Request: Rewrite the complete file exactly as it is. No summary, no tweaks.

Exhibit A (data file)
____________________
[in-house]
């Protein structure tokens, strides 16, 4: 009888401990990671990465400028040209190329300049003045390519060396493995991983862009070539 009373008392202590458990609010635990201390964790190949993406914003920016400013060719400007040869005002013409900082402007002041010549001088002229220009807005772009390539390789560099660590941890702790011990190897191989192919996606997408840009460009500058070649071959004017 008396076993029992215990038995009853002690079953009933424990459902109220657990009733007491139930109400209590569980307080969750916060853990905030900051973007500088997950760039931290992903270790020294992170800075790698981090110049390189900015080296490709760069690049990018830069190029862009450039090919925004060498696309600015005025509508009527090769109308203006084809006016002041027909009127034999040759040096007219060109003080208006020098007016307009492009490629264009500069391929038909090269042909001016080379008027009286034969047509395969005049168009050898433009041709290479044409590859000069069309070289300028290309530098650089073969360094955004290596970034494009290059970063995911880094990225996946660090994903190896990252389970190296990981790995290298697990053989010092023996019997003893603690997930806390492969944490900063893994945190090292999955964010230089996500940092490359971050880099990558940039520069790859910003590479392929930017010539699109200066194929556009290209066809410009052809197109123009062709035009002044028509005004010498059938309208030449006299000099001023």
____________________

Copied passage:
[in-house]
């Protein structure tokens, strides 16, 4: 009888401990990671990465400028040209190329300049003045390519060396493995991983862009070539 009373008392202590458990609010635990201390964790190949993406914003920016400013060719400007040869005002013409900082402007002041010549001088002229220009807005772009390539390789560099660590941890702790011990190897191989192919996606997408840009460009500058070649071959004017 008396076993029992215990038995009853002690079953009933424990459902109220657990009733007491139930109400209590569980307080969750916060853990905030900051973007500088997950760039931290992903270790020294992170800075790698981090110049390189900015080296490709760069690049990018830069190029862009450039090919925004060498696309600015005025509508009527090769109308203006084809006016002041027909009127034999040759040096007219060109003080208006020098007016307009492009490629264009500069391929038909090269042909001016080379008027009286034969047509395969005049168009050898433009041709290479044409590859000069069309070289300028290309530098650089073969360094955004290596970034494009290059970063995911880094990225996946660090994903190896990252389970190296990981790995290298697990053989010092023996019997003893603690997930806390492969944490900063893994945190090292999955964010230089996500940092490359971050880099990558940039520069790859910003590479392929930017010539699109200066194929556009290209066809410009052809197109123009062709035009002044028509005004010498059938309208030449006299000099001023």